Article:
• The “Additional Readings” column put you on a plan to read through the entire Bible in one year. You will read between four and five chapters a day if you follow this plan.

I hope you’ll join us! I love the way God’s Word seems to speak to my specific situations as I read through His Word. I know He’ll do that for you, too. I’d love to hear about it. Email me, leave a message on our Apprehending Grace Facebook page, or post a comment at the end of any blog.

Blessings, Friends!
Sandy

The recommended reading schedule for July is below.

July 2013 RARE Reading Schedule JPG

 

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Living God's HeartLiving Gods HeartI find that there are certain conditions in my life that lead to holy boldness:

Confidence – When I am feeling confident, I am bold, not timid.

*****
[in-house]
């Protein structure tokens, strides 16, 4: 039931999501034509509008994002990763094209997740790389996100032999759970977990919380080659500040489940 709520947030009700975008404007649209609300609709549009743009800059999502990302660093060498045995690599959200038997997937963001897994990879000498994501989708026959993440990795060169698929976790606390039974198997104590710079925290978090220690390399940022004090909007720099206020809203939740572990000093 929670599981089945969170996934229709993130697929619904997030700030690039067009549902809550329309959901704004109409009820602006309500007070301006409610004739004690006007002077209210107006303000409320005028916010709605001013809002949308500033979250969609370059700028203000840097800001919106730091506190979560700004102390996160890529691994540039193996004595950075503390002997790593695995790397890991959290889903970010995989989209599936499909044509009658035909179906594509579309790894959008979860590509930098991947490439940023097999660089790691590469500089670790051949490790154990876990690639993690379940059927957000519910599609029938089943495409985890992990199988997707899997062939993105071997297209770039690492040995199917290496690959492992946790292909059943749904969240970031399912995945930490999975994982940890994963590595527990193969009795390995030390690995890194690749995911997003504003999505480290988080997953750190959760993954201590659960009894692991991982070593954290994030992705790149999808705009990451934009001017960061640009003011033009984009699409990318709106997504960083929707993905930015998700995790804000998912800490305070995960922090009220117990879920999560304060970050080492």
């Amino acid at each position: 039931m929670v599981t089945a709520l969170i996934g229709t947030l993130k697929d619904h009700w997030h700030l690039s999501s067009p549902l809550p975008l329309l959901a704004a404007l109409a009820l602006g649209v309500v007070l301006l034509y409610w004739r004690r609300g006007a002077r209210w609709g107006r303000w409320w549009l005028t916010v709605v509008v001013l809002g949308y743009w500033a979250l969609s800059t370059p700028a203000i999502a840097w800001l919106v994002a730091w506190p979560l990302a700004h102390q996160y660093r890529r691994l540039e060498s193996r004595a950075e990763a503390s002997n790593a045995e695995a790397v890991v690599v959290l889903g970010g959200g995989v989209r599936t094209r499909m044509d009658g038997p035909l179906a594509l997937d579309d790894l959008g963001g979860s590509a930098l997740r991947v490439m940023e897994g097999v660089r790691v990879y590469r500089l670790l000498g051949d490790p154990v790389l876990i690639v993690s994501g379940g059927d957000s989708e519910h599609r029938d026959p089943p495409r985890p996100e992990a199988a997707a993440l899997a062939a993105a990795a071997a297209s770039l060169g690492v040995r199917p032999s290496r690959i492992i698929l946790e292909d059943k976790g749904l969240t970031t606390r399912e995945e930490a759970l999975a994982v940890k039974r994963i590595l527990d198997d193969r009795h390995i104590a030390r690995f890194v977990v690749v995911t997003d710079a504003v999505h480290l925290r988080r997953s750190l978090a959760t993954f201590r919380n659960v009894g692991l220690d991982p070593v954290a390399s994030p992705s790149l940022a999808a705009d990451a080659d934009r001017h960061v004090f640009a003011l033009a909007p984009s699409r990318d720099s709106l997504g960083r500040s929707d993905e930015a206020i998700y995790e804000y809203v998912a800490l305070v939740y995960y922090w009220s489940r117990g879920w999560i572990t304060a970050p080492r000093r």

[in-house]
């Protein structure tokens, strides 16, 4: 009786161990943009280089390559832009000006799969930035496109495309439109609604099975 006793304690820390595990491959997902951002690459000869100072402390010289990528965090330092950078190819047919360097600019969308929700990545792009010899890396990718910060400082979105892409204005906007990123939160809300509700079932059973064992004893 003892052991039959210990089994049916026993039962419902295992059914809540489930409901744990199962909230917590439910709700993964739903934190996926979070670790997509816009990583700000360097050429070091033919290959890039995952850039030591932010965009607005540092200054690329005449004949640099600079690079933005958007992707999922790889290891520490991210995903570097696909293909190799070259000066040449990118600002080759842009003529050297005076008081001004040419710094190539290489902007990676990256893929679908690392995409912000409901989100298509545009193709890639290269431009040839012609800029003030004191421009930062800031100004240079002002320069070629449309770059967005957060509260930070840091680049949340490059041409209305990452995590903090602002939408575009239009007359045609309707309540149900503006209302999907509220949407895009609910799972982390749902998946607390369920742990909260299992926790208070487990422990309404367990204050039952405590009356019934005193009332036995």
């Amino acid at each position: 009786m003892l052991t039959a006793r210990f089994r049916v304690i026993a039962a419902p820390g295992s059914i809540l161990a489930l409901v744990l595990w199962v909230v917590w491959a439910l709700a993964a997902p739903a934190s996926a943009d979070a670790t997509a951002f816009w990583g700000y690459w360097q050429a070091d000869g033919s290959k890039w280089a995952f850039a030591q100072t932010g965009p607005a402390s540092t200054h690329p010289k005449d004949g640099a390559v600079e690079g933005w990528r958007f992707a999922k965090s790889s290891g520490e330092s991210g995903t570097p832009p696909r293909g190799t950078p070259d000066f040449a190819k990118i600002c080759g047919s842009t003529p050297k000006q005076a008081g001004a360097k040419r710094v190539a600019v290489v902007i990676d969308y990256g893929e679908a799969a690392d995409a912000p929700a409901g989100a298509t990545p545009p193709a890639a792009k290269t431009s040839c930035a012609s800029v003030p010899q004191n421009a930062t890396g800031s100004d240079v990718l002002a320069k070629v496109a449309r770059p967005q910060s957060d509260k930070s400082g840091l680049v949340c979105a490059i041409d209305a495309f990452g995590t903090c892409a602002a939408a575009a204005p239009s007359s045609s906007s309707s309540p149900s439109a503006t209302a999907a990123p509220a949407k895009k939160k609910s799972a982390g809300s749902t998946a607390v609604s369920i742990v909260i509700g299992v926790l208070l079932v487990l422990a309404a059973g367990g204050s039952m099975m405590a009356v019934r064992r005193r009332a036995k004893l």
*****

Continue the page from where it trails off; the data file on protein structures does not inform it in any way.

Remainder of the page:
Freedom – When I am experiencing freedom, I am bold because there’s nothing that is hindering me from being so.

Security – When I am feeling secure, I can make bold moves instead of playing it safe.

Being loved – When I know I am loved and will be loved even if I fail, I can step out in boldness, not being limited by any fear of what others will think.

Having hope – When I have hope, I can climb mountains that are otherwise too overwhelming.

All of these things are found in faith. All of these things are results of a faith-filled heart. Boldness – holy boldness – comes from a faith-filled heart, and it is the difference between timidly attempting the assignments God has given me and boldly attacking the assignments He has designed for my life.

All these conditions come from our faith in Christ. Let’s look at Scriptures that relate to each.

Confidence – Our confidence comes from Him – knowing what He has done for us and what awaits us:

Since this new way [that is, faith in Christ] gives us such confidence, we can be very bold.